The long hours of work and the hostile, insecure and unhealthy environment, are all taking a severe toll on the workers, whose physical and mental health is negatively affected. One 14-year-old girl working at one of the mills in question reportedly committed suicide in March 2014 (see Box 3) while another young woman aged 17 also reportedly threatened suicide in 2013 because of the hardships she had to endure at work (see Box 8).

No contracts
This report shows that workers rarely sign a contract when taking up employment. Workers do not know what they are signing up to, if they get to sign anything at all. Workers do not get payslips. Without contracts or payslips, they lack real information about the wages and benefits they are entitled to. In four out of the five researched mills, workers get paid in cash, without signing for receipt, and without any supporting documentation or explanation about hours worked or overtime rates. There is no minimum wage for spinning mill workers. Research showed that average monthly salaries ranged from € 20 to € 52 at the five mills. Many of the interviewed workers send most of their money home to support their families and to pay for siblings to go to school.

Lump sum payments
The researched mills recruit workers with the promise of paying them a lump sum amount at the end of their contract. This is tempting to many families who are faced with the prospect of paying a large dowry when their daughters are married. At several mills, workers were told that this lump sum is made up of the contributions made to the Provident Fund (PF). In this report, SOMO and ICN point out the huge danger that workers will not get the lump sum promised to them, since they do not have the PF registration number. In addition, there are indications that employers fail to transfer the required contributions to the Provident Fund (see paragraph 3.3). This amounts to outright wage theft, which is obviously a serious breach of law.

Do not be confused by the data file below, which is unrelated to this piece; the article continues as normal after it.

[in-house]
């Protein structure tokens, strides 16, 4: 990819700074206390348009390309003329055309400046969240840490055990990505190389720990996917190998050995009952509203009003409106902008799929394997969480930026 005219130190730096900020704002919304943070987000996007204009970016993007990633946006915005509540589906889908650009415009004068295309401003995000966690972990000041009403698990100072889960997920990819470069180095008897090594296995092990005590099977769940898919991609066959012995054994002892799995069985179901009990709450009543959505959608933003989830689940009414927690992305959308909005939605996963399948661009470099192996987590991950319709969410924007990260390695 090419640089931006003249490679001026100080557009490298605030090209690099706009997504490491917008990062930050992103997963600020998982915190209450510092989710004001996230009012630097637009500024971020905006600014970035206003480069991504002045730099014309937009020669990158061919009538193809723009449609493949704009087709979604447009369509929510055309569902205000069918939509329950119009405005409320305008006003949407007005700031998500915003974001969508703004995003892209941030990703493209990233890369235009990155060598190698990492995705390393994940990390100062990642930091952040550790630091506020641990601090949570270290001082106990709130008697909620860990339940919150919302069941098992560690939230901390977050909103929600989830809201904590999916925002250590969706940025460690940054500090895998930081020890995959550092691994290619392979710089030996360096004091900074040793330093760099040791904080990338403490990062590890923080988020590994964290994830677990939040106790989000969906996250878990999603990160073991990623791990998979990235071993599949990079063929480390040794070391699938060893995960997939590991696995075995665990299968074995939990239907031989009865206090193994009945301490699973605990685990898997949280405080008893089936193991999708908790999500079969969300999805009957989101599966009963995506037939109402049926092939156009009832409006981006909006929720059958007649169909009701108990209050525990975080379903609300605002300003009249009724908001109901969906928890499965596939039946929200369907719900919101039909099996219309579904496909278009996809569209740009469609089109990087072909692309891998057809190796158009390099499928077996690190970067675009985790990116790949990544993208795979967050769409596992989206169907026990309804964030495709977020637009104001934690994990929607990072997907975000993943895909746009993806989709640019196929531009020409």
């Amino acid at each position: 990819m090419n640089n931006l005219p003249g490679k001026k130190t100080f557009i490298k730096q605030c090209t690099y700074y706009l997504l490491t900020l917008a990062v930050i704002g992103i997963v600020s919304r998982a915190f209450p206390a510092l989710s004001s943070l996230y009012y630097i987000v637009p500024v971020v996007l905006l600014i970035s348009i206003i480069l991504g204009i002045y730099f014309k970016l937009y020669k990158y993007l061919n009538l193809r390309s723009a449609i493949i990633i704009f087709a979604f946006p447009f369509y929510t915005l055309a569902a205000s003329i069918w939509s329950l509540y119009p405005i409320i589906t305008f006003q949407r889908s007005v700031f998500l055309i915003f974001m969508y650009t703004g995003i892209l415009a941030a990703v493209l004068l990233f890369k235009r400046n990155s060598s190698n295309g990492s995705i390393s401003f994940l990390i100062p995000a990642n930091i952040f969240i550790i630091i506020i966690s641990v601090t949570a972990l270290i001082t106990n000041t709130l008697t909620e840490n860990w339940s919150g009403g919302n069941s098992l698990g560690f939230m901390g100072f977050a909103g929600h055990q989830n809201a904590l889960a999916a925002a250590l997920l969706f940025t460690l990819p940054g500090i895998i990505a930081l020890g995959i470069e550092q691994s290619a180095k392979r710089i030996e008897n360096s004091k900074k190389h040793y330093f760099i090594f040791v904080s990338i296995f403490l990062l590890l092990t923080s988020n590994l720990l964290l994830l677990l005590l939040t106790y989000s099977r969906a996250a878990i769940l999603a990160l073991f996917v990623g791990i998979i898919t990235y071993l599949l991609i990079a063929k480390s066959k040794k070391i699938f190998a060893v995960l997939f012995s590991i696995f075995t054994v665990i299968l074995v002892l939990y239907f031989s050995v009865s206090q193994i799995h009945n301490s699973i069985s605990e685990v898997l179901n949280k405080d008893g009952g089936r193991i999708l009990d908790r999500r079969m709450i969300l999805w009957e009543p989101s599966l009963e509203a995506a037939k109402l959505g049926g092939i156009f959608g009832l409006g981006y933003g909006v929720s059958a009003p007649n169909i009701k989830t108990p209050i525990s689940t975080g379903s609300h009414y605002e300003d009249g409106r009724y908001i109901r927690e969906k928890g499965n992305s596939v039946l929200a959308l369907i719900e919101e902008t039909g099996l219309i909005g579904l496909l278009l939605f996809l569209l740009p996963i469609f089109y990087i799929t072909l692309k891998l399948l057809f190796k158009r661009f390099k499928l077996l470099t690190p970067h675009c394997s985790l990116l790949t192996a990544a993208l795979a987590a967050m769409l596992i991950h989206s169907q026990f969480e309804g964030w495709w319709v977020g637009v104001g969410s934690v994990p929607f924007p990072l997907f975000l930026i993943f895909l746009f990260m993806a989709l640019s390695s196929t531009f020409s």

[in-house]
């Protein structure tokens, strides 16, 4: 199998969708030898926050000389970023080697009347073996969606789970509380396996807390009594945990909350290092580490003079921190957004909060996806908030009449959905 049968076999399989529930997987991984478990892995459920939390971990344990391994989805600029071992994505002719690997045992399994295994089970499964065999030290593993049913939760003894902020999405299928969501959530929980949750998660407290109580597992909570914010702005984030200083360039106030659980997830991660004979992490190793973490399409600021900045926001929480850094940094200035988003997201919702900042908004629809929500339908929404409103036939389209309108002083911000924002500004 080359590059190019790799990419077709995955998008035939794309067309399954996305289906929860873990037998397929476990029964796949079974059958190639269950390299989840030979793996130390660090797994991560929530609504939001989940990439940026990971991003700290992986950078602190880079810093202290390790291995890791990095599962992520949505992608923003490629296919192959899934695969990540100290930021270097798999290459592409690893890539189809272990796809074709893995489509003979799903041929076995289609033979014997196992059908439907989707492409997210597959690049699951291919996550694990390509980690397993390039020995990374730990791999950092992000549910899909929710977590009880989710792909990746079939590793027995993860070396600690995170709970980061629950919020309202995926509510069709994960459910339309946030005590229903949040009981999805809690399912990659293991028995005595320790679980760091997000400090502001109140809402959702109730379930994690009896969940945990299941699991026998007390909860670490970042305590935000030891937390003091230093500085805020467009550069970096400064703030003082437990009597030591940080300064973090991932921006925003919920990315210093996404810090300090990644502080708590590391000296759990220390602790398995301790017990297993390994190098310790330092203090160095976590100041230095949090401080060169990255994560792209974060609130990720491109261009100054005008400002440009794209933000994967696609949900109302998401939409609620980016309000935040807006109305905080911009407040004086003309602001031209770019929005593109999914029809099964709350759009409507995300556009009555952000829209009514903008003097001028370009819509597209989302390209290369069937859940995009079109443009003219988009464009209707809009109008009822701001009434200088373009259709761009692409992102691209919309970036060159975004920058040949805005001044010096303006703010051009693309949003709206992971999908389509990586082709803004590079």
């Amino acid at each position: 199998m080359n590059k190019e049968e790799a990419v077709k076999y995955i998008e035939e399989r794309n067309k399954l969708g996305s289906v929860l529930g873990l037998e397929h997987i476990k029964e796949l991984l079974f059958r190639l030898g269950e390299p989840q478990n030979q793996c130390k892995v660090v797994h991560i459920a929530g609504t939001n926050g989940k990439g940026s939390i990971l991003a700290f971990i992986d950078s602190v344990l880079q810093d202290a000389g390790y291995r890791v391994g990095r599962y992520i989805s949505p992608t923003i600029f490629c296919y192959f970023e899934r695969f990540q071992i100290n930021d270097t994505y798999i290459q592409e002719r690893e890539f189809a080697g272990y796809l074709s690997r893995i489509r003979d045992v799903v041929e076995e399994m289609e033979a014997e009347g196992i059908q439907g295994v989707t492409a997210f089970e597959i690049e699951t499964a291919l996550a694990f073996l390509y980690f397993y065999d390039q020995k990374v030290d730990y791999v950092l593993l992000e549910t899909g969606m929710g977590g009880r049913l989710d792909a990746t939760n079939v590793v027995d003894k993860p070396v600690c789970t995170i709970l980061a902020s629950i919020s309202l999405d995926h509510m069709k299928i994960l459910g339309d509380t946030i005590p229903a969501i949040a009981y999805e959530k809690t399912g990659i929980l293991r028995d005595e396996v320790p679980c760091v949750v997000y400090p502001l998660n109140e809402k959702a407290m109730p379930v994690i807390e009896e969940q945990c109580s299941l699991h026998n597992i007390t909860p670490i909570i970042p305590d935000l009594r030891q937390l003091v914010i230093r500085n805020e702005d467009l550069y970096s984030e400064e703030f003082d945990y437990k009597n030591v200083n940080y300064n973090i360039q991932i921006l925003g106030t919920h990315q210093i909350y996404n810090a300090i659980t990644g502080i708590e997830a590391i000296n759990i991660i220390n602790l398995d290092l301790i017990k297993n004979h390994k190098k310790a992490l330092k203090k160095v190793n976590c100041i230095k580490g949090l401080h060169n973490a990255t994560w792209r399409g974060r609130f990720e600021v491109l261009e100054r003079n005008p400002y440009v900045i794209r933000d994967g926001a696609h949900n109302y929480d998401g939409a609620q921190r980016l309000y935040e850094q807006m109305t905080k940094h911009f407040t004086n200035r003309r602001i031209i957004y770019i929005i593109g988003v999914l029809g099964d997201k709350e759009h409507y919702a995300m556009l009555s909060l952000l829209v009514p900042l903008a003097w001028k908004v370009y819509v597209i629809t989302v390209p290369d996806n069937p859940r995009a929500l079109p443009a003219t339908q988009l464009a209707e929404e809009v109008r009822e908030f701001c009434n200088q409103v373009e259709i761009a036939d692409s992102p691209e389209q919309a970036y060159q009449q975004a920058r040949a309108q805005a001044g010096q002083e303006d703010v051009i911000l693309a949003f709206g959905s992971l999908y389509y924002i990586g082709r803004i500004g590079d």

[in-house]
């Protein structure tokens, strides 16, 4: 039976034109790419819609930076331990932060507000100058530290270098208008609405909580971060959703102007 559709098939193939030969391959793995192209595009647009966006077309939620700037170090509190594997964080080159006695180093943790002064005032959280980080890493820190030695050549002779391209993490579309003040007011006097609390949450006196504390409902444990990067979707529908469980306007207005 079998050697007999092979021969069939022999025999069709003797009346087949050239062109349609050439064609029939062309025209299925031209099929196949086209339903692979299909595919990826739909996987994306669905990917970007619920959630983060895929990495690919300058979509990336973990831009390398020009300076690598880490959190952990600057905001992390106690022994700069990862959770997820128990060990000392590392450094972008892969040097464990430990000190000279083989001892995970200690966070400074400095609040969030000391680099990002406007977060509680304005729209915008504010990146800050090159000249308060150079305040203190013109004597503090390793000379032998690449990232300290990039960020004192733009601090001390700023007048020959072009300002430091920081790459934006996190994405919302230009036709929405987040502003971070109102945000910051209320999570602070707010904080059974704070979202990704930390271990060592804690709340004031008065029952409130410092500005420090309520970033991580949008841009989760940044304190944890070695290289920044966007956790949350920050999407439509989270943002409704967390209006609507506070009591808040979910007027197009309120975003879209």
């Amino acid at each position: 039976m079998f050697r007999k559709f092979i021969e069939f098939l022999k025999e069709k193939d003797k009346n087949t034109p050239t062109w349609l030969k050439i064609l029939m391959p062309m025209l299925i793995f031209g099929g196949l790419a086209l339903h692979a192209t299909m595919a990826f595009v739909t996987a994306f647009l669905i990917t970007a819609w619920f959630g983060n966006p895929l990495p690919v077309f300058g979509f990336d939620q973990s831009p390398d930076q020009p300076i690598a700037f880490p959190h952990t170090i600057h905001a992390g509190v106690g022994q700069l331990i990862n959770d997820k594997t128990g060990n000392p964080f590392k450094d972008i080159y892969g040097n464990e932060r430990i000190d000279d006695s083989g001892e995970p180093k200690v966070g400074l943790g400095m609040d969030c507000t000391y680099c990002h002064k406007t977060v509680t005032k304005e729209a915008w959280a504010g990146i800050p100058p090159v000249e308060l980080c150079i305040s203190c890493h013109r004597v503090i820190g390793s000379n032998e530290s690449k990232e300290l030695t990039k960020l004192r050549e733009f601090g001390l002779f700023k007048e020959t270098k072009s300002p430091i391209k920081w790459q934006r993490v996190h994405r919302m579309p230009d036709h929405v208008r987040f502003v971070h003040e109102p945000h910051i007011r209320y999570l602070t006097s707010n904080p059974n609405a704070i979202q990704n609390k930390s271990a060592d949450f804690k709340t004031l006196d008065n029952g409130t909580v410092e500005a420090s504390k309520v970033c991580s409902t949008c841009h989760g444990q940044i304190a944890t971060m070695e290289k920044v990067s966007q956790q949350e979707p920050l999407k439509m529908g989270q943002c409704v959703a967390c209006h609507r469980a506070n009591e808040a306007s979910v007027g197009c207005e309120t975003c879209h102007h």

Right of association
The right to associate and to bargain collectively are crucial in guaranteeing protection and respect for workers. The notion of freedom of association is, however, a dead letter for the women workers who were interviewed for this research. It is clear that many of the workers are not well informed about their legal rights under Indian or international law.

Trade unions in India face a number of restrictions and obstacles at the stages of formation and registration, as well as in terms of day-to-day activities. Anti-union prejudice is widely prevalent. Employers enjoy a dominant position with no or little countervailing power. Criminalisation, threats against labour activists or striking workers, violence against union members, as well as against NGOs, is common practice.

Lack of transparency
SOMO and ICN found an alarming lack of transparency when researching this report. The market parties, both producers in Tamil Nadu and buyers from all over the world, are not forthcoming with even basic information. There is no such thing as supply chain transparency. On the contrary, there is an alarming lack of openness.

Buyers hardly provide any information about where they are sourcing from. Precise information about supplier relations is limited and very hard to come by, which makes it difficult to hold companies to account for violations along their supply chain.

Over the past few years, civil society organisations, individual companies, multi-stakeholder initiatives, business initiatives and governmental actors have all undertaken efforts to curb abusive employment and labour practices in Tamil Nadu. As outlined in Chapter 5, there are signs that this has led to some improvements in garmenting units that are directly linked to Western buyers. However, exploitative employment schemes and substandard working conditions remain widespread in the spinning industry. Buyer companies’ monitoring and improvement efforts are generally limited to the units that produce end products. They do not focus on earlier production phases, such as spinning, weaving and dyeing, even if this takes place in units that are part of the same group company that supplies the final product.

SOMO and ICN strongly affirm that buyers’ supply chain responsibility extends beyond first-tier suppliers to second and further tiers, including spinning mills. This notion of extended supply chain responsibility is supported by the United Nations Guiding Principles on Business and Human Rights.

Chapter 7 offers a set of recommendations for stakeholders ranging from buyers to governments that are urgently needed to help improve the working conditions for girls and young women who are suffering intolerable conditions in the mills of Tamil Nadu in order to satisfy the relentless demand for clothing from big brands around the globe.

India Committee of the Netherlands / Landelijke India Werkgroep - October 28, 2014